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There is often a great deal of confusion about gift tax and estate tax – exactly how they differ and how they are alike and what role they play in estate planning. That confusion is quite understandable because tax laws of any kind are so abstruse and convoluted. So we offer the following to help you better understand these important legal matters so that, when you consult an experienced estate planning attorney in Northern VA, you can reduce your tax exposure.
Estate tax concerns the transfer of property and assets, the estate, of a deceased person to another. Federal law requires the filing of an estate tax return if the value of the “gross estate”(setting aside certain deductions) exceeds a specified dollar amount. The gross estate comprises all the assets of the decedent at the time of death – for example, stocks, real estate, cash, mortgages, insurance, and jointly owned property.
There does exist a “personal estate tax exemption.” This exemption allows some (or, in some cases, all) of the decedent’s property to transfer free of the estate tax. For example, the estate can transfer tax-free to a surviving spouse if the spouse is a US citizen. There are also certain deductions – administrative expenses, funeral expenses, and others – that can be taken against the gross estate to lower the tax.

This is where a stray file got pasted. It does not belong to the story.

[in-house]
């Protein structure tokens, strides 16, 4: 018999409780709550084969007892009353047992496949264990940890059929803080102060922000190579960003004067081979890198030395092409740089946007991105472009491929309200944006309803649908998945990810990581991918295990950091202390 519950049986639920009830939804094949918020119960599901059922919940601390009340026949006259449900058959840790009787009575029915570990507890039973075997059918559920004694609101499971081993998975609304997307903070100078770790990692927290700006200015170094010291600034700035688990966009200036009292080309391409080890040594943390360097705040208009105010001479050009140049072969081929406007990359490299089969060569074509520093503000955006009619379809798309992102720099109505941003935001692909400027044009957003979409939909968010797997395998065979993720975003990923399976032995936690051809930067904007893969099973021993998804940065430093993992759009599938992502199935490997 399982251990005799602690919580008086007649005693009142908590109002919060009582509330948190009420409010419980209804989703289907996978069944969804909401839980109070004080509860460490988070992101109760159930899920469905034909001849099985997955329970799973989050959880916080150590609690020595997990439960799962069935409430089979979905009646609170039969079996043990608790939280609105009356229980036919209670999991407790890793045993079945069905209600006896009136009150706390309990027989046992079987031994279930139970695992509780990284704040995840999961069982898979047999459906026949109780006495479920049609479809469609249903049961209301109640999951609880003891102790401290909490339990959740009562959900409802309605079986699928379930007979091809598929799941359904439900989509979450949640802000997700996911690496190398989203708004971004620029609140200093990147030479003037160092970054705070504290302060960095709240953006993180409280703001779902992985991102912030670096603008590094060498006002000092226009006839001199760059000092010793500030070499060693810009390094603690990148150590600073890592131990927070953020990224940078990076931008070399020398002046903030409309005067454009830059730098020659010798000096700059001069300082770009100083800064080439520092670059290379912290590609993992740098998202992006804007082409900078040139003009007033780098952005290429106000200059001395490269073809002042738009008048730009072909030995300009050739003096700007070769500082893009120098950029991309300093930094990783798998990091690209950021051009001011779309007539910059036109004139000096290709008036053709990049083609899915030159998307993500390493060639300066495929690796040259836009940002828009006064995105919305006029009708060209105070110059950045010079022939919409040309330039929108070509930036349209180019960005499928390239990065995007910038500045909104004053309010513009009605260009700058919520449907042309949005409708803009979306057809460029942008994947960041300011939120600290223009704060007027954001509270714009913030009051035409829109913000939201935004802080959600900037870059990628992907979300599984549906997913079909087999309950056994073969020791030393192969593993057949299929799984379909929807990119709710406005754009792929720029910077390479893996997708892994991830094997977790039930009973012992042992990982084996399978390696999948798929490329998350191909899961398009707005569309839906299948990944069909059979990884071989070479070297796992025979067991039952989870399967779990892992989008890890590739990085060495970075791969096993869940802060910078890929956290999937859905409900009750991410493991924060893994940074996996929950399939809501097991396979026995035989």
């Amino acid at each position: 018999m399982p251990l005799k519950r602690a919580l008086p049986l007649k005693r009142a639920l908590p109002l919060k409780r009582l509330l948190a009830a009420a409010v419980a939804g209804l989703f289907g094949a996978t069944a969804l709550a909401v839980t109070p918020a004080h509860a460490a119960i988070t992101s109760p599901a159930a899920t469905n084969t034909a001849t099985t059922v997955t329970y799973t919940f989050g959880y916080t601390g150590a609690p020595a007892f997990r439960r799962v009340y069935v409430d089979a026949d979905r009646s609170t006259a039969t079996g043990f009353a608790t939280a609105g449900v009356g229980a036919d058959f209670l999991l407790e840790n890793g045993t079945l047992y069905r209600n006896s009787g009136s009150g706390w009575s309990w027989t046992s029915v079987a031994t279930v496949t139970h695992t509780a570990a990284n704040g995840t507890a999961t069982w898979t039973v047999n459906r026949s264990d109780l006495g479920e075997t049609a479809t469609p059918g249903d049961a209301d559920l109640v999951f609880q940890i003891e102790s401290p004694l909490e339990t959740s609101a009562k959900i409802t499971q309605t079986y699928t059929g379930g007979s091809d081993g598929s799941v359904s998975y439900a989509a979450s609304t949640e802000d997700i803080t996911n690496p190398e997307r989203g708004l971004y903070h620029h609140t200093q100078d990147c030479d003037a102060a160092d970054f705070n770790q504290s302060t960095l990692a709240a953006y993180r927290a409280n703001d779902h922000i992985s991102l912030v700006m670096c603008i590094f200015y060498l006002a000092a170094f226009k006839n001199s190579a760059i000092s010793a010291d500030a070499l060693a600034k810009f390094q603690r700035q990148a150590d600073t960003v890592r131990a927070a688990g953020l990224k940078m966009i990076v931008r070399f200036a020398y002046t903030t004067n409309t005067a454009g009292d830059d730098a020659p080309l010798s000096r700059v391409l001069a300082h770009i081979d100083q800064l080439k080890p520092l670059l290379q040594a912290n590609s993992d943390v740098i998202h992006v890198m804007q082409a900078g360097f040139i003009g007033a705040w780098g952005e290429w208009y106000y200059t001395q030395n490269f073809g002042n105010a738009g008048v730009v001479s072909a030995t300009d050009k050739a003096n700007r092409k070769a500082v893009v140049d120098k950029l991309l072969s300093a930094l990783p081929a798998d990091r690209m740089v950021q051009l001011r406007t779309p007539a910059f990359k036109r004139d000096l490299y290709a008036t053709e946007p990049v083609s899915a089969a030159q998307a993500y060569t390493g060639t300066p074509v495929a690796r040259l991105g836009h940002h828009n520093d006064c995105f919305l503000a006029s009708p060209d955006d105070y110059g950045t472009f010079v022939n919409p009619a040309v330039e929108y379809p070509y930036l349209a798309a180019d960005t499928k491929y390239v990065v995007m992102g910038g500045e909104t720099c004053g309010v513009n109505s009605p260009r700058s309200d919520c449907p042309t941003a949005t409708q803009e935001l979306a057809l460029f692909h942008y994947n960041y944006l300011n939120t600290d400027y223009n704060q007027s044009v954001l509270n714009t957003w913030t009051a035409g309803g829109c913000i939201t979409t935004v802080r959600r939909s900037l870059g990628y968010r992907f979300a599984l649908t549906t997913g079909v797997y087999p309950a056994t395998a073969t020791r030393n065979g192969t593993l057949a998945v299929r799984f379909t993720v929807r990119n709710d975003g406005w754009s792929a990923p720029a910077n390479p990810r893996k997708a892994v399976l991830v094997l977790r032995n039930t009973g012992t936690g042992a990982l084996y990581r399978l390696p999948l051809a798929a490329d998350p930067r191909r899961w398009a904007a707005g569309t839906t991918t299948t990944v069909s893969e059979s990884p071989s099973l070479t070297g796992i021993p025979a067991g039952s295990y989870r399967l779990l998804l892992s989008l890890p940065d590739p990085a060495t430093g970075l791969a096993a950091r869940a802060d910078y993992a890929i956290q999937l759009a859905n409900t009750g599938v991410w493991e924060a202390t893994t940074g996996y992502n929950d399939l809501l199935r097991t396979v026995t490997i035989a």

These laws, however, are changing all the time, generally as they touch on specified dollar amounts. And that’s where the services of a qualified tax law attorney come in.
A gift tax is levied when the property of a living person transfers to another. And generally, the donor is responsible for paying the gift tax unless special arrangements are made under which the recipient agrees to pay the tax. A gift is considered any transfer for which the donor receives nothing in return or less than the fair market value of the gift. Still, the gift tax isn’t applicable until the cumulative lifetime value of the gifts and transfers at death exceeds $5 million (an amount that is adjusted for inflation each year), so only a few people wind up paying the gift tax.
In addition, some gifts are exempt from the gift tax, and these include:
If you do make a taxable gift, then you have to file a gift-tax return (IRS Form 709). Again, it all gets fairly tangled, but a good estate planning attorney in Northern Virginia can help you sort it all out.
Now, the good news is that the estate tax and gift tax are integrated or unified into one tax system and can work in sync. They both have the same basic exclusion amounts, and in some cases, they are combined and subject to a single progressive tax. In addition, your spouse is allowed a separate $5+ million deduction.
In some cases, for people with a good deal of assets, an experienced attorney may recommend making a large gift that does, in fact, require payment of the gift tax during the donor’s lifetime. The purpose here is to significantly reduce the amount of estate tax that would have to be paid later on the donor’s death. The idea is to make the combined total of the gift tax and estate tax less than what the estate alone (without the gift having been given) would have been.
At Legacy Law Group of Northern Virginia, we are specialists in estate planning, especially with respect to estate tax and gift tax. Our goal is to help you protect and preserve your assets and facilitate a smooth, effective transfer. Just call us at (703) 492-9955 or contact us using our contact form for more information.